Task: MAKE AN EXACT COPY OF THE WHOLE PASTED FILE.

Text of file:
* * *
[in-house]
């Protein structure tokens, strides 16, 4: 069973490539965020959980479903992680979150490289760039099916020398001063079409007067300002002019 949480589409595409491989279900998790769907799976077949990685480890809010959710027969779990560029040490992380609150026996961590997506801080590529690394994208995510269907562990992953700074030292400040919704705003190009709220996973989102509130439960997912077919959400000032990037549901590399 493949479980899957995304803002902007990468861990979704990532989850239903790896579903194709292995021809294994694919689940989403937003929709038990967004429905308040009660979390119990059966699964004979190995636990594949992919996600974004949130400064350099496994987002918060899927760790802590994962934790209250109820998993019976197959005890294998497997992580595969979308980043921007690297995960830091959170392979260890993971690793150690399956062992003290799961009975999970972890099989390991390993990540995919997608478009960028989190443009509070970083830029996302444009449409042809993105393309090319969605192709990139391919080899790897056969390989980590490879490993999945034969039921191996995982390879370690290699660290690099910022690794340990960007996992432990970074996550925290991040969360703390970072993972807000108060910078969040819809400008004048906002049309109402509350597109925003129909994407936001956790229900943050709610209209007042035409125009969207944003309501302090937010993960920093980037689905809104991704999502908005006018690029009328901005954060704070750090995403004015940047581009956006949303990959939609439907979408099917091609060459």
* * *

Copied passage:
[in-house]
């Protein structure tokens, strides 16, 4: 069973490539965020959980479903992680979150490289760039099916020398001063079409007067300002002019 949480589409595409491989279900998790769907799976077949990685480890809010959710027969779990560029040490992380609150026996961590997506801080590529690394994208995510269907562990992953700074030292400040919704705003190009709220996973989102509130439960997912077919959400000032990037549901590399 493949479980899957995304803002902007990468861990979704990532989850239903790896579903194709292995021809294994694919689940989403937003929709038990967004429905308040009660979390119990059966699964004979190995636990594949992919996600974004949130400064350099496994987002918060899927760790802590994962934790209250109820998993019976197959005890294998497997992580595969979308980043921007690297995960830091959170392979260890993971690793150690399956062992003290799961009975999970972890099989390991390993990540995919997608478009960028989190443009509070970083830029996302444009449409042809993105393309090319969605192709990139391919080899790897056969390989980590490879490993999945034969039921191996995982390879370690290699660290690099910022690794340990960007996992432990970074996550925290991040969360703390970072993972807000108060910078969040819809400008004048906002049309109402509350597109925003129909994407936001956790229900943050709610209209007042035409125009969207944003309501302090937010993960920093980037689905809104991704999502908005006018690029009328901005954060704070750090995403004015940047581009956006949303990959939609439907979408099917091609060459």